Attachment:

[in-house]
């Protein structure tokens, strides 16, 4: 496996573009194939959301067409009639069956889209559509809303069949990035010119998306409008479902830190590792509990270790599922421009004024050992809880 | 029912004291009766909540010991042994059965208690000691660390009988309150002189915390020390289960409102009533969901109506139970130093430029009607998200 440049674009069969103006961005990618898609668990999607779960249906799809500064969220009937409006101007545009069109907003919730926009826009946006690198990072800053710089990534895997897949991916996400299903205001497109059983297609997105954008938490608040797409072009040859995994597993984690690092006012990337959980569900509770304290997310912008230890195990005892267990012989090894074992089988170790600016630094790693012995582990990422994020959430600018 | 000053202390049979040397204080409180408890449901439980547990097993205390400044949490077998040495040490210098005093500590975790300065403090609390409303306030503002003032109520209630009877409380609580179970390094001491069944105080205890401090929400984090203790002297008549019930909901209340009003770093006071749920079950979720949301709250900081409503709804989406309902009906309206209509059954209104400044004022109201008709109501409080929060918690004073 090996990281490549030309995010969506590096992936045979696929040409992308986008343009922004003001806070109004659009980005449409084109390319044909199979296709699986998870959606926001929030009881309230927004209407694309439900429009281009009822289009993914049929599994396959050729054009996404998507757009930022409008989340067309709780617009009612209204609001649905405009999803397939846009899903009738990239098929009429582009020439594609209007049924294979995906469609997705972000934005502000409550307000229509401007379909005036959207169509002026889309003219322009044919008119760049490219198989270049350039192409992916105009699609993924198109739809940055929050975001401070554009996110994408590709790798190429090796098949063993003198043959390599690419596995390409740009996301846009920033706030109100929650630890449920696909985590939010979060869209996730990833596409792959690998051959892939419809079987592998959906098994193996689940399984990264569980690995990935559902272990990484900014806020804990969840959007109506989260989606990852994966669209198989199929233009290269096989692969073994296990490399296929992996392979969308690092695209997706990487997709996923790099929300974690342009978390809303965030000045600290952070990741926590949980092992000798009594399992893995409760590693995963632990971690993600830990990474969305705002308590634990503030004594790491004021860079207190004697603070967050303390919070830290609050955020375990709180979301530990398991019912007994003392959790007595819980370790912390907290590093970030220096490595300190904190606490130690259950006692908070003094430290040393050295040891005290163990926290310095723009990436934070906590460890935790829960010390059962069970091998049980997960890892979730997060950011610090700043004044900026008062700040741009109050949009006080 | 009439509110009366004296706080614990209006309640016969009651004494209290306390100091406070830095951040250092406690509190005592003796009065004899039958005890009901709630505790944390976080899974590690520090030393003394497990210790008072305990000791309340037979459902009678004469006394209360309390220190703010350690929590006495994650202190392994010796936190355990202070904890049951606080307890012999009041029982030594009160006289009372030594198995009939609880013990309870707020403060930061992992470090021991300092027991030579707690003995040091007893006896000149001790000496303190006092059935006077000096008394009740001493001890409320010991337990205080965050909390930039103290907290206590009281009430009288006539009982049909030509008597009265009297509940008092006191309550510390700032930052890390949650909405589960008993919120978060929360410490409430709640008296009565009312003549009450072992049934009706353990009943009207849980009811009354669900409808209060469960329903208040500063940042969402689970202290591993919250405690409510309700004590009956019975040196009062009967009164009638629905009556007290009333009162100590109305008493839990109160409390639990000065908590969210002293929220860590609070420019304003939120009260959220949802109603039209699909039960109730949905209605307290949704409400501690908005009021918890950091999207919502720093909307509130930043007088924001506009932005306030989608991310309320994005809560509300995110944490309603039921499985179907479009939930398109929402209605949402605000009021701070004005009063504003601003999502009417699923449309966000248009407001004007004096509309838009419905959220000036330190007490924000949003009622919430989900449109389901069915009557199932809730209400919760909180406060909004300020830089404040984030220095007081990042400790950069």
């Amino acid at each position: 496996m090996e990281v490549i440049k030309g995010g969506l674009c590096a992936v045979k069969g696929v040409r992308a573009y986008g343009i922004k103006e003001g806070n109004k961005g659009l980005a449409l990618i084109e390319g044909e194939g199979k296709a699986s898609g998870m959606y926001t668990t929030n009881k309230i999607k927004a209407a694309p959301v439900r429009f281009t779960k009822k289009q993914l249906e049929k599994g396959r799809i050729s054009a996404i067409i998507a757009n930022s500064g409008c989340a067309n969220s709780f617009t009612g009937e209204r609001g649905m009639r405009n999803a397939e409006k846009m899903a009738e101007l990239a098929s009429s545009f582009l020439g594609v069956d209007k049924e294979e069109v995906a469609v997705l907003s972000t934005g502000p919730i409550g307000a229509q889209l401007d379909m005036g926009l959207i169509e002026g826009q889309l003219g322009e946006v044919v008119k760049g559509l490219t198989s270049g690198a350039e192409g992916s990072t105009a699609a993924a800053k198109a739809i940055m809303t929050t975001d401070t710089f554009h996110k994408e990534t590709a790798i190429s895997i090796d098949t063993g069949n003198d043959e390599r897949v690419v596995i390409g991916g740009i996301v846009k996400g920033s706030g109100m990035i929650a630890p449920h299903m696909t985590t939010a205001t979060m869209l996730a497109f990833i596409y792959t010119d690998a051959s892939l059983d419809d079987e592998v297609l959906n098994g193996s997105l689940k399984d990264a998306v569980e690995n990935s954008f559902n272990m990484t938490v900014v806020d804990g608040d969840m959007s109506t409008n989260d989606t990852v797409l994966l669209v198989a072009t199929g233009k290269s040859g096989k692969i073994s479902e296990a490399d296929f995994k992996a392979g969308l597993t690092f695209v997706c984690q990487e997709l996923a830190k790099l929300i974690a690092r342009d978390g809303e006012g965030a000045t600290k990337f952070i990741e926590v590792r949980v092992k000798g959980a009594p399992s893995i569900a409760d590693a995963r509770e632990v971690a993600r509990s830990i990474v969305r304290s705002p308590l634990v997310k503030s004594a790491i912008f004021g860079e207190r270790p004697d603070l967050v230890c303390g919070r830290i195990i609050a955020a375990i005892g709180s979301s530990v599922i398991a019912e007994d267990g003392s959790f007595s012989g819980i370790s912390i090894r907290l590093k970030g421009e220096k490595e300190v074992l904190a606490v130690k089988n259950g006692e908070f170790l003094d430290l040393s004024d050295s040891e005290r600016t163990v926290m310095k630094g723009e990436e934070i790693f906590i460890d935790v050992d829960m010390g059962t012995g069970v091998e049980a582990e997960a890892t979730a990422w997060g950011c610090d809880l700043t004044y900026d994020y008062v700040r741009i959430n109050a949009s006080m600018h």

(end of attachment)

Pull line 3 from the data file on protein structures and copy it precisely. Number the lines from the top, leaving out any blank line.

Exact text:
């Amino acid at each position: 496996m090996e990281v490549i440049k030309g995010g969506l674009c590096a992936v045979k069969g696929v040409r992308a573009y986008g343009i922004k103006e003001g806070n109004k961005g659009l980005a449409l990618i084109e390319g044909e194939g199979k296709a699986s898609g998870m959606y926001t668990t929030n009881k309230i999607k927004a209407a694309p959301v439900r429009f281009t779960k009822k289009q993914l249906e049929k599994g396959r799809i050729s054009a996404i067409i998507a757009n930022s500064g409008c989340a067309n969220s709780f617009t009612g009937e209204r609001g649905m009639r405009n999803a397939e409006k846009m899903a009738e101007l990239a098929s009429s545009f582009l020439g594609v069956d209007k049924e294979e069109v995906a469609v997705l907003s972000t934005g502000p919730i409550g307000a229509q889209l401007d379909m005036g926009l959207i169509e002026g826009q889309l003219g322009e946006v044919v008119k760049g559509l490219t198989s270049g690198a350039e192409g992916s990072t105009a699609a993924a800053k198109a739809i940055m809303t929050t975001d401070t710089f554009h996110k994408e990534t590709a790798i190429s895997i090796d098949t063993g069949n003198d043959e390599r897949v690419v596995i390409g991916g740009i996301v846009k996400g920033s706030g109100m990035i929650a630890p449920h299903m696909t985590t939010a205001t979060m869209l996730a497109f990833i596409y792959t010119d690998a051959s892939l059983d419809d079987e592998v297609l959906n098994g193996s997105l689940k399984d990264a998306v569980e690995n990935s954008f559902n272990m990484t938490v900014v806020d804990g608040d969840m959007s109506t409008n989260d989606t990852v797409l994966l669209v198989a072009t199929g233009k290269s040859g096989k692969i073994s479902e296990a490399d296929f995994k992996a392979g969308l597993t690092f695209v997706c984690q990487e997709l996923a830190k790099l929300i974690a690092r342009d978390g809303e006012g965030a000045t600290k990337f952070i990741e926590v590792r949980v092992k000798g959980a009594p399992s893995i569900a409760d590693a995963r509770e632990v971690a993600r509990s830990i990474v969305r304290s705002p308590l634990v997310k503030s004594a790491i912008f004021g860079e207190r270790p004697d603070l967050v230890c303390g919070r830290i195990i609050a955020a375990i005892g709180s979301s530990v599922i398991a019912e007994d267990g003392s959790f007595s012989g819980i370790s912390i090894r907290l590093k970030g421009e220096k490595e300190v074992l904190a606490v130690k089988n259950g006692e908070f170790l003094d430290l040393s004024d050295s040891e005290r600016t163990v926290m310095k630094g723009e990436e934070i790693f906590i460890d935790v050992d829960m010390g059962t012995g069970v091998e049980a582990e997960a890892t979730a990422w997060g950011c610090d809880l700043t004044y900026d994020y008062v700040r741009i959430n109050a949009s006080m600018h």